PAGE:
Woman was waiting for more than an hour for help before she died
- Credit: EDP, Archant
An elderly woman who made numerous attempts to call for help after collapsing at home had to wait an hour for assistance to arrive, an inquest heard.
Doris Walford had repeatedly pressed her pendant alarm in the early hours of December 10 last year after falling in the bedroom of her home on Common Lane, North Runcton.
But when operators at Centra – the company tasked with taking alarm calls – attempted to get in contact with the 94-year-old, they received no reply.
A Norfolk County Council-funded first response team was then tasked with attending the address. However, a delay in the shift changeover meant they turned up more than hour later, shortly before 7.20am.
On arrival the team immediately called an ambulance and Mrs Walford was taken to the Queen Elizabeth Hospital in King's Lynn. An inquest in Norwich heard yesterday how she died three days later, having suffered a bleed on the brain and a fractured hip caused by the fall.
You may also want to watch:
The widow, who lived alone, had first pressed her alarm pendant at 6am for assistance.
But the council-funded response team, known as the Swifts and Night Owls, did not leave for her address until just before 7am.
- 1 Brother and sister found dead in their home are named
- 2 'It did not deliver': Glamping site vows to improve after guests hit out
- 3 Man jailed for stealing underwear and sex toy from village house
- 4 Woman admits causing deaths of Norfolk couple in road crash
- 5 Revealed: Siblings' bodies were found after father's death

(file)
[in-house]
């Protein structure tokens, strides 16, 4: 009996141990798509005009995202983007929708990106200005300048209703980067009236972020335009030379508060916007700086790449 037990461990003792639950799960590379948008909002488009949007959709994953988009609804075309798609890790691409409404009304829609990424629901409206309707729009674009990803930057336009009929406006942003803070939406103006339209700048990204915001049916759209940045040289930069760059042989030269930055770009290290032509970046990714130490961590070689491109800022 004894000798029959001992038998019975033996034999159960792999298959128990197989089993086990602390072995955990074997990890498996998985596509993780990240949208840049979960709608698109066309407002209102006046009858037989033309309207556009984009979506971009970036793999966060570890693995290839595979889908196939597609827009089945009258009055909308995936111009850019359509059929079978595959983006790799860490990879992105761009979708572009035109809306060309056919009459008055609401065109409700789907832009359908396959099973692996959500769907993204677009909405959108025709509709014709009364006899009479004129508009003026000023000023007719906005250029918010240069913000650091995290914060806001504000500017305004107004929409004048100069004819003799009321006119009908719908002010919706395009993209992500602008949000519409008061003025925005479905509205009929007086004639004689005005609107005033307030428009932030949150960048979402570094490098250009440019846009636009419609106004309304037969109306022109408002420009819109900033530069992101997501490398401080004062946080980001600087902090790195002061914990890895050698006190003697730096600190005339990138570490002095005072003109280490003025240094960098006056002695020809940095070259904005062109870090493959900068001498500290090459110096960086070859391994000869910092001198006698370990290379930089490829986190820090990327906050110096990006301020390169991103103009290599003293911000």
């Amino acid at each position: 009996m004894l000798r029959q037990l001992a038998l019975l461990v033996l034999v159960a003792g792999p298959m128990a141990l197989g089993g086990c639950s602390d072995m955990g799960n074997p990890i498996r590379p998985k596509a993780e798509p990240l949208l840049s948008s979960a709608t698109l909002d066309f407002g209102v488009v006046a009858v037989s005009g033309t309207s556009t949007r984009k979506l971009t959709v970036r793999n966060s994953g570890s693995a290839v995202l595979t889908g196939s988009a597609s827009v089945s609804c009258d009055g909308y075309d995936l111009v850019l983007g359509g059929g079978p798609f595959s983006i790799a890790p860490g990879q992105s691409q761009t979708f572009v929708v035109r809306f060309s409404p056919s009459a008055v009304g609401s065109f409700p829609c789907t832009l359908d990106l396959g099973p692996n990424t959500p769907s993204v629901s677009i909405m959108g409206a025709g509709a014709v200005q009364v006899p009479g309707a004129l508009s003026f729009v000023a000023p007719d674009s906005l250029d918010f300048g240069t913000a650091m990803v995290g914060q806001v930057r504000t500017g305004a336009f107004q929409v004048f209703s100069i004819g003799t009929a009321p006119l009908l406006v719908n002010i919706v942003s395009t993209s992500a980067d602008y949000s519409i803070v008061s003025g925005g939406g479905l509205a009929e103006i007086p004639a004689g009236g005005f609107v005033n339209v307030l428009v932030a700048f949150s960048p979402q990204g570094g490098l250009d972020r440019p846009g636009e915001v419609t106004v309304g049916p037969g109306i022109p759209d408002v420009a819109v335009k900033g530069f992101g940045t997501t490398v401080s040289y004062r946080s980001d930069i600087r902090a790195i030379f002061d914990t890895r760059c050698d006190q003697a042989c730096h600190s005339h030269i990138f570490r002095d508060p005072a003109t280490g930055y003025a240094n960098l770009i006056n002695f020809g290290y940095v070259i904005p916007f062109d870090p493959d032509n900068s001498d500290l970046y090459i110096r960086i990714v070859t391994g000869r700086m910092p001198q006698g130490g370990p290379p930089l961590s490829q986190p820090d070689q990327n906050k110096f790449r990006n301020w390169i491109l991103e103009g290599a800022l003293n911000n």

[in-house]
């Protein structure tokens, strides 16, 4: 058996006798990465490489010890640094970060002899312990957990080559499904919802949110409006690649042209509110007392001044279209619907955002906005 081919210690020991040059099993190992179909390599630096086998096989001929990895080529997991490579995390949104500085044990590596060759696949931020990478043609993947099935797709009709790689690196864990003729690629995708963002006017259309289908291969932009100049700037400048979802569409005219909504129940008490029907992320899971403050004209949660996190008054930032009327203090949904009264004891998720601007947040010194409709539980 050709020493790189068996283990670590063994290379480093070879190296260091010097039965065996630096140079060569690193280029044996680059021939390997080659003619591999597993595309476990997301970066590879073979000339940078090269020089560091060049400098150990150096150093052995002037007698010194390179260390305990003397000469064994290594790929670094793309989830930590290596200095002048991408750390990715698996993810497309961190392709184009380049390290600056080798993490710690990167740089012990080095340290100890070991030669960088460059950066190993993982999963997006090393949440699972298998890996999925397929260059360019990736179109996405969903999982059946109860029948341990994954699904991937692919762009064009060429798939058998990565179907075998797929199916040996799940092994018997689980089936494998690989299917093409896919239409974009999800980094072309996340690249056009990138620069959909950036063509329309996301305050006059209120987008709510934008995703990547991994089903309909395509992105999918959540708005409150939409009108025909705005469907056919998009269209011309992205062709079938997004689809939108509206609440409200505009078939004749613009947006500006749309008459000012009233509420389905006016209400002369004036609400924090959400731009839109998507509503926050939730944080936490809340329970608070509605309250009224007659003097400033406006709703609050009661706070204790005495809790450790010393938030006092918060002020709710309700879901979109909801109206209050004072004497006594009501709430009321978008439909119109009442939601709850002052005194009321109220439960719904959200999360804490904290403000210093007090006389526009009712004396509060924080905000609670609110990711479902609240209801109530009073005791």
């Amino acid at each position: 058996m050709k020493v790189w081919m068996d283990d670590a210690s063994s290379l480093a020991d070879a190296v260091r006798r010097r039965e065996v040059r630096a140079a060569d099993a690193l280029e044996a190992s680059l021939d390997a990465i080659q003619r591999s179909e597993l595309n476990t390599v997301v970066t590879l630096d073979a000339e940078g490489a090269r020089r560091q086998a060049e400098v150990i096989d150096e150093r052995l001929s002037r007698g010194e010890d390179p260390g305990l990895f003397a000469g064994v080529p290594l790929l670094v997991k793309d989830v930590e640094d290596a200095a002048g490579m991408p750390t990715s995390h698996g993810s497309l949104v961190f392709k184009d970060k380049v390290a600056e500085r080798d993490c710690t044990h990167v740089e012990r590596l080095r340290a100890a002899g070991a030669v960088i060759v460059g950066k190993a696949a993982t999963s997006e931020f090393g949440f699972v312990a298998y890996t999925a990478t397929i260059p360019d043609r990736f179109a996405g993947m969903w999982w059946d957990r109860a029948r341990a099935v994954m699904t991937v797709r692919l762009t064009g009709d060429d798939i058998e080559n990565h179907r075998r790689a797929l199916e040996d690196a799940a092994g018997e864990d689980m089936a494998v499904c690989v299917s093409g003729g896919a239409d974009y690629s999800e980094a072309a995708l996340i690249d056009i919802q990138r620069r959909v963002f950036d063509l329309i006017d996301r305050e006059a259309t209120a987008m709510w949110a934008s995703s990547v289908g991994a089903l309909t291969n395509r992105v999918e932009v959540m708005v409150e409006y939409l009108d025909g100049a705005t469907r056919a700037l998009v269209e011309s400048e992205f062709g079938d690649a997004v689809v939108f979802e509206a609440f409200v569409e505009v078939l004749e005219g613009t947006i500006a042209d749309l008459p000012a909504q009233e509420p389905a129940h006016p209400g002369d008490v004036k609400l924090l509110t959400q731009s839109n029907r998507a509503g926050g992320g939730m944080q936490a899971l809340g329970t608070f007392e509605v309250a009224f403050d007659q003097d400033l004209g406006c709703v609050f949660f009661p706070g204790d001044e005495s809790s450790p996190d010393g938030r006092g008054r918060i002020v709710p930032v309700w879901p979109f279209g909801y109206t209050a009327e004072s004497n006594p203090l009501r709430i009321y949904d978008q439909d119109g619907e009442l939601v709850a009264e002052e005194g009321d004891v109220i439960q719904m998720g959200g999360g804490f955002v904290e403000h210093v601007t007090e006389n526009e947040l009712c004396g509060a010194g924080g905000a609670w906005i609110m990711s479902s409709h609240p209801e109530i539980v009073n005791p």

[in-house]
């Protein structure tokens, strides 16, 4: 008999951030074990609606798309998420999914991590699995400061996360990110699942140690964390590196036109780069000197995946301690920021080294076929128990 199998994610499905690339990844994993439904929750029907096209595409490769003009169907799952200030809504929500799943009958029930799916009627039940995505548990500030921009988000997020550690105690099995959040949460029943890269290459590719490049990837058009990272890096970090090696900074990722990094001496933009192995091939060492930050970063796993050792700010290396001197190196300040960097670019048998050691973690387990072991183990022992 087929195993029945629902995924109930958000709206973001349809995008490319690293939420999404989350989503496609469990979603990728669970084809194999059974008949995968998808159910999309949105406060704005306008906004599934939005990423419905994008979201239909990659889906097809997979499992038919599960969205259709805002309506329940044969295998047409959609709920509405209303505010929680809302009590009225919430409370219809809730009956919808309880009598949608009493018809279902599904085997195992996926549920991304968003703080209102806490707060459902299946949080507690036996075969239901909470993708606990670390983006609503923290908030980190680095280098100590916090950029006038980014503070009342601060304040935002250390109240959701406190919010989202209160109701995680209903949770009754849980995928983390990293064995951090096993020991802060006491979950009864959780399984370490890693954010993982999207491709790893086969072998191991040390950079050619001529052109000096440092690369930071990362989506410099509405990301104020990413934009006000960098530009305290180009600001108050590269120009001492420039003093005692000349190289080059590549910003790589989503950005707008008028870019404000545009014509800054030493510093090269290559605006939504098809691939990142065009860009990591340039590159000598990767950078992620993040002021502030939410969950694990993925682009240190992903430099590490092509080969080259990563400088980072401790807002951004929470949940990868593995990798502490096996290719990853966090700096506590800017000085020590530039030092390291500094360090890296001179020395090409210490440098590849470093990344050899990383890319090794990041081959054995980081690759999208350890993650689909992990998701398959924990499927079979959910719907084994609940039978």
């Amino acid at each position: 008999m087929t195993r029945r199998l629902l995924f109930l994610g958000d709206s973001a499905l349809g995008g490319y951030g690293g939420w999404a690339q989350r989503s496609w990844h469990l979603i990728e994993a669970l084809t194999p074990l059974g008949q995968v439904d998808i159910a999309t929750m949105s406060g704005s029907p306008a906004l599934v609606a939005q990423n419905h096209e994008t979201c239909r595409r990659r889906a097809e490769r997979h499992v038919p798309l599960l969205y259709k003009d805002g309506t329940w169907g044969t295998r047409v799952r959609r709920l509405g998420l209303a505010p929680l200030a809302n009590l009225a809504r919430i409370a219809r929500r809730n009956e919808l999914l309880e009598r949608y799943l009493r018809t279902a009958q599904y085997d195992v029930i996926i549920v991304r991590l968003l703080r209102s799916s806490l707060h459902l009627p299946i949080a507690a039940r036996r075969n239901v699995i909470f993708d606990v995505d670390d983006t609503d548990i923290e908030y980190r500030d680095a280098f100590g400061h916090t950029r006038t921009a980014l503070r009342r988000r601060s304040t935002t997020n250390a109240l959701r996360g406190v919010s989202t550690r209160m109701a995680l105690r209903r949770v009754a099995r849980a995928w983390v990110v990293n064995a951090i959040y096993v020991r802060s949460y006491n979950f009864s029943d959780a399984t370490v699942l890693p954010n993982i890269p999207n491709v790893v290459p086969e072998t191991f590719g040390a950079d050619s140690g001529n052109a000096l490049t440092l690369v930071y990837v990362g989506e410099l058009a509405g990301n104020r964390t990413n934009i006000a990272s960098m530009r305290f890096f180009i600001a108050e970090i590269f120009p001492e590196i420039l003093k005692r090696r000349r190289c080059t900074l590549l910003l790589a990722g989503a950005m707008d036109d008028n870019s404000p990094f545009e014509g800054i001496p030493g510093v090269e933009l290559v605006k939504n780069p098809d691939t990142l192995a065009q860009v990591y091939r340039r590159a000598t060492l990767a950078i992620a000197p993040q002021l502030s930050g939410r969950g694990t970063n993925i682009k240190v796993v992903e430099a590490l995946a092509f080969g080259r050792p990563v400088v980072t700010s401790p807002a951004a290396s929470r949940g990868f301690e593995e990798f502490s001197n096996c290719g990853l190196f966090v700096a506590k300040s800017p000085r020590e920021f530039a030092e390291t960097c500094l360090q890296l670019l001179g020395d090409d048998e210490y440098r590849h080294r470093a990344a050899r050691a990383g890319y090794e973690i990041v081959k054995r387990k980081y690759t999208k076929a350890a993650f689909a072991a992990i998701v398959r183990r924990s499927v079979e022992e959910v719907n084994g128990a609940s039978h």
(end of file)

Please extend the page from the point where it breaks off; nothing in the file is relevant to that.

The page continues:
- 6 Why is it so difficult to buy bottled water?
- 7 'She loved planting flowers' - Tributes left at home of woman found dead
- 8 When are GCSE and A-level results out and how fair will grades be?
- 9 Dad uses son's ashes in a tattoo on his leg
- 10 Man dumped rubbish at beauty spot after he 'forgot to put his bins out'
Giving evidence, Susan Anderson, service manager, said this was due to procedures in place for the shift changeovers.
She explained: 'We have for a long time had protocols in place that when there is 30 minutes left on the shift we will not deploy someone to get to the call if they can't get back [in the time for the end of the shift]. With other commitments our employees have, there is an expectation they will finish near to the end of their shift.'
The inquest heard how the response team was made aware of the incident shortly before 6.30am.
It was also revealed that the service did not always class 'no response calls' as a priority or emergency.
But Katherina Brady, county manager for the service, said this was because many people pressed their alarms by mistake.
Johanna Thompson, assistant coroner, concluded that the death was the result of an accident.
She added that the delay in reaching Mrs Walford was 'unlikely' to have affected the outcome.